Army officers from North Korea and the US-led United Nations Command held talks Tuesday, amid high tensions on the Korean peninsula following the South's war games and the North's artillery fire.
The North fired some 130 shells into waters near the disputed inter-Korean sea border on Monday, in an apparent protest against a just-concluded South Korean anti-submarine drill.
The South's largest-ever anti-submarine exercise was a show of force after Seoul accused its neighbour of torpedoing a South Korean warship in March near the contested border -- a charge the North fiercely denies.
Colonels from the North and the UN Command began closed-door talks at the border truce village of Panmunjom at 10:00 am (0100 GMT), a Command spokesman told AFP.
The UN body has been based in the South since the end of the 1950-53 war to enforce the armistice which ended the conflict.
The two sides met three times in July to discuss the warship sinking, which cost 46 lives.
At previous rounds the North demanded the right to send investigators to the South to inspect evidence dredged from the seabed, including what Seoul says is part of a North Korean torpedo.
South Korea has rejected the demand, saying the UN Command should handle the case as a serious breach of the armistice.
Tensions have been high since South Korea, the United States and other countries, citing the findings of a multinational investigation, accused the North in late May of sending a submarine to torpedo the corvette.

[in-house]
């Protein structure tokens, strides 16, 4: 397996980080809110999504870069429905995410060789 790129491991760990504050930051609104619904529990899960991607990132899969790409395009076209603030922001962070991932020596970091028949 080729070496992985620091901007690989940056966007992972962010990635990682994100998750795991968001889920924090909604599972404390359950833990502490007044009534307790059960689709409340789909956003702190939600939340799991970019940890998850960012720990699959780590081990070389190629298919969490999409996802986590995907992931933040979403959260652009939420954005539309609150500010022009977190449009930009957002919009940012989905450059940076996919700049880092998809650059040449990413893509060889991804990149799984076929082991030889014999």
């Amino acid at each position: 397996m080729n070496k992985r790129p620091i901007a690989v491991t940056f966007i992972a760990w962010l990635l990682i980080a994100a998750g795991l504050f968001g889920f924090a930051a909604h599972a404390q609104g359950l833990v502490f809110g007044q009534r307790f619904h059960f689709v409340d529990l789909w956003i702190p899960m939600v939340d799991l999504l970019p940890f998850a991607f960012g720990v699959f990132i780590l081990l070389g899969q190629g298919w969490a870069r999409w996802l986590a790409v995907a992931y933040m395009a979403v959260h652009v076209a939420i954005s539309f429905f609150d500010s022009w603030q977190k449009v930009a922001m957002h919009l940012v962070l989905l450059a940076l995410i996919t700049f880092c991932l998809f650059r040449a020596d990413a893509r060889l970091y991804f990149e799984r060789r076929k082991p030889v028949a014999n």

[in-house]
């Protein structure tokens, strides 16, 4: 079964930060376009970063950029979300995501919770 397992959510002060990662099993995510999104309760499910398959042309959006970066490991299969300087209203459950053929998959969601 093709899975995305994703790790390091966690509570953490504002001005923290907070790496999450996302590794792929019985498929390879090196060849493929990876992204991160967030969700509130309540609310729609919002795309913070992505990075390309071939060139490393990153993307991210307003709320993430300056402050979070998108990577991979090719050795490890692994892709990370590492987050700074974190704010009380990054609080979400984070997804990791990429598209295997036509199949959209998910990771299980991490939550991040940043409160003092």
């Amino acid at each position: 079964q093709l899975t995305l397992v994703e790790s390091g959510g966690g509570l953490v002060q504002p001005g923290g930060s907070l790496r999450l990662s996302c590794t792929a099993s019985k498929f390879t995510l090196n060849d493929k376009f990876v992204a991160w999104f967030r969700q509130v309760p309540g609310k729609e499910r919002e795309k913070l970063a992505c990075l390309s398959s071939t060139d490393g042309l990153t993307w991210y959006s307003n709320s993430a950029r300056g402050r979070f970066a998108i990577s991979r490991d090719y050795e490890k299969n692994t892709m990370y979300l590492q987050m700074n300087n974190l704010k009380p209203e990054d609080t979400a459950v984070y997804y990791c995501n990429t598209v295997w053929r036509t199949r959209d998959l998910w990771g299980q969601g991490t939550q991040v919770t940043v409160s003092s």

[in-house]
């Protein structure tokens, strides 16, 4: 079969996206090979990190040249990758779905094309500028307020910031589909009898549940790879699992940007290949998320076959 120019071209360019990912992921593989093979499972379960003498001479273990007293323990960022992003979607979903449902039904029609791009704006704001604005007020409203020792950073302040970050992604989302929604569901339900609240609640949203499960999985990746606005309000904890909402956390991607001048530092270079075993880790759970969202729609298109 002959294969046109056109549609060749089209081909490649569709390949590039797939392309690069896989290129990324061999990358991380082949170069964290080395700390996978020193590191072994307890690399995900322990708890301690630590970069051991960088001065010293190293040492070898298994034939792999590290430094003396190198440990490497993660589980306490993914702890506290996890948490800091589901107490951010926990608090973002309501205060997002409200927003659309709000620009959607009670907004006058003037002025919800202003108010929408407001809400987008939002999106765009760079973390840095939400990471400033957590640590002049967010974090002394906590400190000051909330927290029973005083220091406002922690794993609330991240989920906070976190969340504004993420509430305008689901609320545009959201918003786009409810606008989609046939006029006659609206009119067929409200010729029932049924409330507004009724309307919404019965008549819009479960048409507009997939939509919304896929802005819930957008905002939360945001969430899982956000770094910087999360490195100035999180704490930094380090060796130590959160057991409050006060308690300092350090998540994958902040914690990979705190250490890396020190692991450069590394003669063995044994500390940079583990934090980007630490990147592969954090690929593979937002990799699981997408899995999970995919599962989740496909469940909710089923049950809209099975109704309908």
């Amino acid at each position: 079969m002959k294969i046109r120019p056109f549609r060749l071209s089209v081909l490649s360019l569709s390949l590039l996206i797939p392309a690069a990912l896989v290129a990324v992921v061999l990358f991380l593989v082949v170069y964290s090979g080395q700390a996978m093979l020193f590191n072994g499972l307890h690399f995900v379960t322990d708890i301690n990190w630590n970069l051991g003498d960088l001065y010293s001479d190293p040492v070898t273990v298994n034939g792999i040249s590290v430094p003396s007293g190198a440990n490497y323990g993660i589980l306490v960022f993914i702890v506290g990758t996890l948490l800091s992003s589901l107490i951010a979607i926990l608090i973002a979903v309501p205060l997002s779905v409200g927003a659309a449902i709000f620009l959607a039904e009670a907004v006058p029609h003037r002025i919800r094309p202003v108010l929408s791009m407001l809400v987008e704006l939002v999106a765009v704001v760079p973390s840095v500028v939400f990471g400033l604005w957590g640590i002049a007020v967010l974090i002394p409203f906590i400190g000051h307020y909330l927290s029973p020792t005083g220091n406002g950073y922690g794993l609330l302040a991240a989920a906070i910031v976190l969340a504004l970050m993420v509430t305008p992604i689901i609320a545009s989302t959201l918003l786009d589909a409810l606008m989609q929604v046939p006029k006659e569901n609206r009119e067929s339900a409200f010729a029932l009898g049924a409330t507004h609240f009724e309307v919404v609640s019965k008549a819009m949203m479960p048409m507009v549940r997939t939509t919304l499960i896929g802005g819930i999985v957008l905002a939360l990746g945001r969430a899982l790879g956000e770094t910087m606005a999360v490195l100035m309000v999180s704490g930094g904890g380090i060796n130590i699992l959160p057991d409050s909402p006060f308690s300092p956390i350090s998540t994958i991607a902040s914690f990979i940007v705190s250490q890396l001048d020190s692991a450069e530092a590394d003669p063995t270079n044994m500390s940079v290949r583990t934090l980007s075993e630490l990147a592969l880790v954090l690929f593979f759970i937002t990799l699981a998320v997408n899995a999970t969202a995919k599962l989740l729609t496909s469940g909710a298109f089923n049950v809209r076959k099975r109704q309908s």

The North says it is the victim of a smear campaign and described the South's military drill as a preparation for invasion, warning of "strong physical retaliation" for it.
The US State Department criticised the artillery barrage.
"It is not a helpful sign by North Korea and this is exactly the kind of behaviour that we would like to see North Korea avoid," said spokesman Philip Crowley.
Crowley said it was unclear what Pyongyang hoped to achieve by such "chest thumping" and said: "The firing of a very large number of rounds in the region is the last thing we want to see and is not the best way to reduce tension."
Relations worsened further after North Korea last weekend seized a South Korean fishing boat operating off the east coast.
Seoul has urged Pyongyang to free the 41-ton squid fishing boat and its seven crewmen -- four South Koreans and three Chinese -- as soon as possible.
The South's coastguard has said the boat was presumed to have been operating in an exclusive economic zone proclaimed by the North when seized. There has been no word from Pyongyang on the incident.
If the report was confirmed, North Korea "should treat the Chinese crew members well with humanitarianism, guarantee their rights and interests, and inform the Chinese side", it quoted the diplomats as saying.
Source: AFP Asian Edition